Verdi’s “Don Carlos” Live from Opera de Paris,
Thurs, Oct 19th 5pm.
All-star cast: Four modern operatic greats: Kaufmann, Yoncheva, Garanca and Abdrazakov.
At least five operas have been based on Friedrich Schiller’s great drama, “Don Carlos”, (which delighted us theatregoers in Dublin about five years ago) and all pale in comparison with Verdi’s great work. Denis Forman awards it an Alpha-Plus, one of only thirteen he gives out in his survey of the greatest operas ever composed. Forman states: – “Carlos” is perhaps Verdi’s finest opera … the grip of the narrative holds us in a way that is rare in Verdi. … For richness, depth and sheer enjoyability the score of “Carlos” is a phenomenon … the stupendous choral climaxes to Acts 1 and 3 … “Carlos” is the grandest of grand operas and an Alpha-Plus through and through”.
High praise, indeed, but, as an opera lover who came relatively late to an awareness of the glories of this magnificent work (it needs a great production, a fine orchestra and great singers – things lacking in some of the earlier productions I attended), Forman’s praise is fully justified – I well remember a glorious production we had at SGC about six years ago which gave me one of my most thrilling operatic experiences. (A 1958 Covent Garden production costumed and designed by Luchino Visconti is a landmark in this opera’s production history)
Of the superb quartet of soloists I’ve already listed, I look forward in particular to hearing again Sonya Yoncheva, who we had not so long ago as a thrilling Norma in that ferociously taxing role (it has been called the Hamlet role for sopranos) – maybe comparing hers to Callas’s immortal interpretation of the Druidic Priestess would be pushing it too far, but it was a sheer delight. So, along with the other soloists named above, Verdi’s arias and ensembles should be heard at their marvellous best.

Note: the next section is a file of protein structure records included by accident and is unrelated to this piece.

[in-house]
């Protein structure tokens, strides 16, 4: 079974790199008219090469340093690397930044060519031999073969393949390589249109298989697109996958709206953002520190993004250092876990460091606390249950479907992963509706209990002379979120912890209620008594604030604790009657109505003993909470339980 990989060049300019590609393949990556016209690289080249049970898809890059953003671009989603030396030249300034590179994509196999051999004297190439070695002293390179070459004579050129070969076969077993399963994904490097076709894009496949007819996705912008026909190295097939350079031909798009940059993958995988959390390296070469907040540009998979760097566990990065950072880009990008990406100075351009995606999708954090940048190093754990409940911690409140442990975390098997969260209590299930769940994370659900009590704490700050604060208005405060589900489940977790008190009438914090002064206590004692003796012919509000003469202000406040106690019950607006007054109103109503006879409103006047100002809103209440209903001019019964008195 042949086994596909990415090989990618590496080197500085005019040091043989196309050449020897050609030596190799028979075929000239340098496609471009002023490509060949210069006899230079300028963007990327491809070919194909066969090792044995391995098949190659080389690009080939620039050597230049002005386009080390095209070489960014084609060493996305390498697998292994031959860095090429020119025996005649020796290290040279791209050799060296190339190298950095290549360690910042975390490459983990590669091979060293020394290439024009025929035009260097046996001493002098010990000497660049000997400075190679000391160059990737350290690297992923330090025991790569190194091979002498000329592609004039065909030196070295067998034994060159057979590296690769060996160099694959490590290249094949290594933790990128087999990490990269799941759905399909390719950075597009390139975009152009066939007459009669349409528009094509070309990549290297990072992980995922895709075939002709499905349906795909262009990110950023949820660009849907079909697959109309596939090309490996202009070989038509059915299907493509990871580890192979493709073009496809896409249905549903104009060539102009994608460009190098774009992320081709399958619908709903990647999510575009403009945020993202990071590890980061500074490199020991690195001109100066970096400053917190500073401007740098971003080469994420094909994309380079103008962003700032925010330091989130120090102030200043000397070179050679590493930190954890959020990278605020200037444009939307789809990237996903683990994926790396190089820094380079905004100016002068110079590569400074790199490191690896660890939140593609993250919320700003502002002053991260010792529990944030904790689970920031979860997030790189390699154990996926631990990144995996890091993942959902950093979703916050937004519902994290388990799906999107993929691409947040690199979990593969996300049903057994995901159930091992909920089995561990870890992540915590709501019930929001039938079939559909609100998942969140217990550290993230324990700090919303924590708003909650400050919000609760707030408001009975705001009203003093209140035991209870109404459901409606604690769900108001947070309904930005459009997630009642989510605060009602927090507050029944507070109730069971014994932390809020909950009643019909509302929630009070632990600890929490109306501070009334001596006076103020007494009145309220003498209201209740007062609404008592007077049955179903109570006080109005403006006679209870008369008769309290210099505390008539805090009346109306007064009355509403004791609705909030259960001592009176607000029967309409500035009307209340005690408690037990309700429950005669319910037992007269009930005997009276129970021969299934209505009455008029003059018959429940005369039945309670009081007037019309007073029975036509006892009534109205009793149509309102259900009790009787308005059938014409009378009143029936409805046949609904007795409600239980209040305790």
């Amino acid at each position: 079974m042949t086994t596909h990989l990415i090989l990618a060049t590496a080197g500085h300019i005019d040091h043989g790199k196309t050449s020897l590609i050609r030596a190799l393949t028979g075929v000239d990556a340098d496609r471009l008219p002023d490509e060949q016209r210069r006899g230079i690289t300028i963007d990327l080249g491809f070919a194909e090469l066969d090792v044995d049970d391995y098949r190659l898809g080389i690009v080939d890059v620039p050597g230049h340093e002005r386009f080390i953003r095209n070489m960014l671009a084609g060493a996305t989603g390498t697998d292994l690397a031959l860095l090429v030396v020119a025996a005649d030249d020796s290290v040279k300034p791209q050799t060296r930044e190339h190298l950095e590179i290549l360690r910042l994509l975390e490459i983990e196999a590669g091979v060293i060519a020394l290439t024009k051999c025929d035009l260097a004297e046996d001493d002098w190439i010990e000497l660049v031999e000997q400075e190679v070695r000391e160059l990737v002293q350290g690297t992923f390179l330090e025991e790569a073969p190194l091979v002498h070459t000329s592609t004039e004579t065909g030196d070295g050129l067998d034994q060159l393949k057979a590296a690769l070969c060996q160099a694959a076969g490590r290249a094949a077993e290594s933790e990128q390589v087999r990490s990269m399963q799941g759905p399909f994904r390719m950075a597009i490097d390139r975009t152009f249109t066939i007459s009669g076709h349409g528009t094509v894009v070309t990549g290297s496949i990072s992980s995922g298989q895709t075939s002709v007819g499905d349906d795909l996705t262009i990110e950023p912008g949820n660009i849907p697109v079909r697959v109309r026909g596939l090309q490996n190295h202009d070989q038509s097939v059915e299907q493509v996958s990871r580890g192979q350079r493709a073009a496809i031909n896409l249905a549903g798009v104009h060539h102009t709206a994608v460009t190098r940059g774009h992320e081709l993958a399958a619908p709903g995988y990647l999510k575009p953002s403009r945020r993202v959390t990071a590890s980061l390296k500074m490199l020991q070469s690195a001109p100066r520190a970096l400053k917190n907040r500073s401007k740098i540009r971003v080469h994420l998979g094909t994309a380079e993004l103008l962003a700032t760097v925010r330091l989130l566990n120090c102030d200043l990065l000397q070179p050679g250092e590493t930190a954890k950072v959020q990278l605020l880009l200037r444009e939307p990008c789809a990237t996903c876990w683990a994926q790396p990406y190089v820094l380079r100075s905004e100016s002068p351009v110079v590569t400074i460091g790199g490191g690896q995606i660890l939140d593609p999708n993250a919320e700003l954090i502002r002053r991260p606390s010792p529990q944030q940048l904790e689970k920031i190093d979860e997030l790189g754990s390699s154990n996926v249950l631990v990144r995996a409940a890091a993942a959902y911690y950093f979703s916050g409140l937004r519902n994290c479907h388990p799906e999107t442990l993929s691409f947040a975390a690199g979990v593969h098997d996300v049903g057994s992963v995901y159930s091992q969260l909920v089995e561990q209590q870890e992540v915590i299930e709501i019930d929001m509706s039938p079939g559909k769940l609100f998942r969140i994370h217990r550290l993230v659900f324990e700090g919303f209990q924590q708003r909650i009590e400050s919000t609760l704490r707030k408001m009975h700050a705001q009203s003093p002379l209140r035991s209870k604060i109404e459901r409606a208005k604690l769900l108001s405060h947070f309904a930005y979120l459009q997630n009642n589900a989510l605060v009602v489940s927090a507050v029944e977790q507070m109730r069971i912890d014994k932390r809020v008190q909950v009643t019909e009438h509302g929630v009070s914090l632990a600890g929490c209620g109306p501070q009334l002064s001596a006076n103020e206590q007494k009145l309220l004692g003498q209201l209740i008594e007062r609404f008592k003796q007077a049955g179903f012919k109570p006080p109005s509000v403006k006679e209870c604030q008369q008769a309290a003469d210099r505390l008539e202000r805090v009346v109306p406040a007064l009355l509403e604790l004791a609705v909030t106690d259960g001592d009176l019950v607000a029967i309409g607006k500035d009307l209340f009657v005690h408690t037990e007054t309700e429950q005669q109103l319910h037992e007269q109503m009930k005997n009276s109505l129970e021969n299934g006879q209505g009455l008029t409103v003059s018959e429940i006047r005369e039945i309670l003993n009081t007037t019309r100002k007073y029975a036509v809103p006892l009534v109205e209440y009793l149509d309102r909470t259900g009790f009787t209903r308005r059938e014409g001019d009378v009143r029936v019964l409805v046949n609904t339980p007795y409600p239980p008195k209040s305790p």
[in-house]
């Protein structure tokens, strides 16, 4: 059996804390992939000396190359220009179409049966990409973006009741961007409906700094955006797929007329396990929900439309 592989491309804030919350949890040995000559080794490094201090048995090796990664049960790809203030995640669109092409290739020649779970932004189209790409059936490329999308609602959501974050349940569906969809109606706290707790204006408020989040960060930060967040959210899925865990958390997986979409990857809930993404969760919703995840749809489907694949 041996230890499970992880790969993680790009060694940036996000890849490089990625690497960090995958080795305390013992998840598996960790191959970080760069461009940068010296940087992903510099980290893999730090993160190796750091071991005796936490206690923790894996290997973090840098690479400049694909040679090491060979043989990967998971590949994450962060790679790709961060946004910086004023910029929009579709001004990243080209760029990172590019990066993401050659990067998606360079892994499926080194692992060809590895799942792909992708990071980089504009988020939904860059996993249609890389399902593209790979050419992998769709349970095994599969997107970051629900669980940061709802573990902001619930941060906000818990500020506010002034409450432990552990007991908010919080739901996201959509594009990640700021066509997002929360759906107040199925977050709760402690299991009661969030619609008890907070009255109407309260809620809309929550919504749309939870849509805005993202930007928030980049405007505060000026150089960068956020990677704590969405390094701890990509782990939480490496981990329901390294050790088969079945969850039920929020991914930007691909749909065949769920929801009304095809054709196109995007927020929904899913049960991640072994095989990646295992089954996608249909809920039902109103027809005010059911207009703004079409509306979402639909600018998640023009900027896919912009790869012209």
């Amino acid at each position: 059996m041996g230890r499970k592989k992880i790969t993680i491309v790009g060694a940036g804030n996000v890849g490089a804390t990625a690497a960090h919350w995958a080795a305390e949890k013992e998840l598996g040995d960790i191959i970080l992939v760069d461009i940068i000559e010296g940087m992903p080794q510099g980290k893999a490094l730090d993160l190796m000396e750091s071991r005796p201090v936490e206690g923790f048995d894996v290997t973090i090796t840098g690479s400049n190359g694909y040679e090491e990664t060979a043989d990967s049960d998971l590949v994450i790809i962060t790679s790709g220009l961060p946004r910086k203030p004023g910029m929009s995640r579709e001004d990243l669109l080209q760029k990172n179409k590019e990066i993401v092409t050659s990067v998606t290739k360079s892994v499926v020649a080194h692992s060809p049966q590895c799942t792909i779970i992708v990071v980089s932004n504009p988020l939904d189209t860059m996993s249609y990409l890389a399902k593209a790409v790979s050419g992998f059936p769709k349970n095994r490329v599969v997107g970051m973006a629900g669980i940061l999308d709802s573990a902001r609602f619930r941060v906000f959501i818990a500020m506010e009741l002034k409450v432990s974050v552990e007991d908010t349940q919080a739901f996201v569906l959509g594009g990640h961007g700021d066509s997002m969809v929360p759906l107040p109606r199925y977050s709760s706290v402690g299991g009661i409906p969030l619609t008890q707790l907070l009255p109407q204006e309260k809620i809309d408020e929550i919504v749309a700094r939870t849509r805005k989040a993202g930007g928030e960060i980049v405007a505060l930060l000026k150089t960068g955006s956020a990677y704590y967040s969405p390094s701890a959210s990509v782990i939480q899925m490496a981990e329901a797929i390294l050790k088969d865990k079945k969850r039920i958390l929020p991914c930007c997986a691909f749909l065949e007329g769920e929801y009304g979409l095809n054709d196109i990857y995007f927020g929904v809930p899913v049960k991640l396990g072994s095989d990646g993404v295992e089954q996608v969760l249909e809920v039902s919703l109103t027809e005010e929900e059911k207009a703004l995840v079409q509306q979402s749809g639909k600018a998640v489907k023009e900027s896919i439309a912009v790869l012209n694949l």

“Don Carlos”, the composer’s twenty-fifth opera, premiered at the Paris Opera on March 11th, 1867, and had a difficult birth involving cuts, rewrites, a long rehearsal period (six months) with the composer walking out of rehearsals at one stage. Although the opera was a success right from the opening night, it went on to be one of the most revised of all operas – but it has long been recognised as one of the genres greatest jewels.
This beautiful, tumultuous opera is based on real flesh and blood people. Set in France and Spain c1560, it tells of Don Carlos, son of Phillip the 2nd of Spain (he who married Queen Mary of England), who is in love with Elizabeth, his stepmother. They meet and declare their love for each other. A jealous Princes Eboli tells all to the king and all heaven breaks loose (one of Con Houlihan’s gems!) … and on it goes in one of the most Shakespearean of all operas.
“Don Carlos” has to be in my top ten all-time operas; it can provide a sensational night of theatre. Thanks to Eugene and all at SGC, we’re having unforgettable opera productions (e.g. the recent Covent Garden “Magic Flute”) to savour. If you love opera, you will miss it at your peril – it could be one of the musical events of the year. (Please note the early starting time.) (Jim Ryan).